26. People often think of Spec Ops guys as people with a ton of attitude. You know: swagger, overconfidence. But that's the movies, not the reality. In the real world of combat, swagger gets you killed, and probably a bunch of your buddies with you. In business, you may not get physically blown up, but you will get fiscally blown up.
  27. You want to plan for as many contingency outcomes as you can think of so you'll know what to do when it all goes sideways. Because if you have to stop and think about it when it happens, you're screwed.
  28. Often failure, crises, and setbacks are the only way you gain that invaluable insight you need to anticipate future problems and design the right contingencies. Which is another reason an imperfect plan executed now is so vastly superior to a perfect plan executes sometime in the vague future.
  29. Whatever it is that you do, you are making a stand, either for excellence or for mediocrity.
  30. Excellence lies at the heart of greatness.
  31. Excellence, more that anything else, is a decision, a choice, a commitment. A state of mind.
  32. Strong leaders never ask their teams to do anything they aren't willing to do themselves. The corollary is also true, as a strong leader, you need to hold your team to the same standard of excellence you hold yourself.
  33. Under pressure, you don't rise to the occasion; you sink to the level of your training. That's why we train so hard.
  34. Change has to start in you before you can expect it in others. And then, expect it in them.
  35. Excellence matters in everything you do, not only in fitness, but in everything. The food you eat, the clothes you wear, the music you listen to. The shows and films you watch. The words and sentences you speak. The quality of your relationships. You should be a connoisseur of greatness.
  36. Successful people don't waste their time trying to tear down others -- but they are often the targets of others who do.
  37. A genuine commitment to excellence is impossible without a deep appreciation of pain and failure.
  38. The day you stop getting criticism is the day you should start to worry. When people don't tell you what you're doing wrong, it means they've given up on you.
  39. Take it all one piece at a time. If you look at everything coming at you all at once, it can seem overwhelming. But if you break it down into small pieces and take it a piece at a time, it eventually gets manageable.
  40. Esprit de corps and a solid team ethos are too precious to let anything threaten them. A team with average ability but great chemistry will win out over a team with extreme talent but lousy chemistry. Character counts more than talent, and attitude counts more than skill.
  41. The best place to be, when you're part of an organization, is to be irreplaceable.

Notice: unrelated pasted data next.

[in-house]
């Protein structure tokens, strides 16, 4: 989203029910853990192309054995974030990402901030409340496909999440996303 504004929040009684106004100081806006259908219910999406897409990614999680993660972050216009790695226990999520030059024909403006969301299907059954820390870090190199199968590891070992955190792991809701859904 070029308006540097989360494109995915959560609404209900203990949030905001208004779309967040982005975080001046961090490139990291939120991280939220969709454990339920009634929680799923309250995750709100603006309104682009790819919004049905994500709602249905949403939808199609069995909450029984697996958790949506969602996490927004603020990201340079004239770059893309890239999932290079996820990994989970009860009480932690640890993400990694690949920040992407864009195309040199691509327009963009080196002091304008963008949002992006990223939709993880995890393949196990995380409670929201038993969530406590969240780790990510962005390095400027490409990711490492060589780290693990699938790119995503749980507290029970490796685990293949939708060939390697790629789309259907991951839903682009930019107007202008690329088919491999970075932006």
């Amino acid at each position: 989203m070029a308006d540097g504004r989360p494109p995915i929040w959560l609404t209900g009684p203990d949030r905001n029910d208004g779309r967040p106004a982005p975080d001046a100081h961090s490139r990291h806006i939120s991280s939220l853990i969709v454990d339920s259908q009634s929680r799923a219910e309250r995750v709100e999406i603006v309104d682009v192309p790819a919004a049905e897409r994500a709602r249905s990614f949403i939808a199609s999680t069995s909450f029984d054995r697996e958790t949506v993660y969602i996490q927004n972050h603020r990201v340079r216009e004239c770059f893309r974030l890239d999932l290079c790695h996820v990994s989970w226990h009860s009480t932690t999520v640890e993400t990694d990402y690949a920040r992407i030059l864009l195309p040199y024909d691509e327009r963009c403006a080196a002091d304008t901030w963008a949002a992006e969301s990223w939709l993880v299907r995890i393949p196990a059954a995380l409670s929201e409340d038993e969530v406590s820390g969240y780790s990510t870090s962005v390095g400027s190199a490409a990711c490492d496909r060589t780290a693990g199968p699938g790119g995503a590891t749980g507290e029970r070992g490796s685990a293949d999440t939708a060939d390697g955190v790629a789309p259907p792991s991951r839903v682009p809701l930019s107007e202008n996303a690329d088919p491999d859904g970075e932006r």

42. I've had more than a few people, some of whom I placed a lot of trust in, try to get back into my inner circle after a break in loyalty, and I've compassionately turned each of them away. Hold true to your own core values and make no exceptions. People will respect you more for it. 
  43. You have to earn your title every day.
  44. It's such a simple thing: talk to your people, share the plan with them so they know where you're all heading and the purpose behind what you're doing. Engage your crew; have a dialogue; let them know that you know they exist and that they're part of what you're all doing together. Don't leave your people in a vacuum.
  45. [Peter] Drucker said an effective mission statement should be short and so clearly focused that it would fit easily on a t-shirt.
  46. If you don't have a crystal clear and compelling mission, and communicate it clearly and effectively to everyone on your team, you're going to be like a batter at the plate swinging with his eyes closed. Sure, you might hit one of the balls pitched your way, but the odds aren't good.
  47. The moment you start trying to be a hero, you're not a warrior anymore.
  48. This is what happens when you're an entrepreneur. One day you're wiping down the counters at a diner, and the next you're opening a chain of restaurants up and down the coast. It's a natural progression: total focus --> excellence --> leadership.
  49. It is not some special talent or skill, some inborn ability or exceptional capacity that makes you a leader. It certainly isn't an expensive education, high station, or family name that makes you a leader. It isn't even necessarily past accomplishments. What makes you a leader, more than anything else, is that you dare to plant your flag in the ground and do something nobody has done or is willing to do. A leader goes first. A leader charts the uncharted.
  50. What does you vision or ideal scenario look like? If there's one thing I've learned about targets, it's that you're never going to hit yours if you don't what what -- or where -- it is.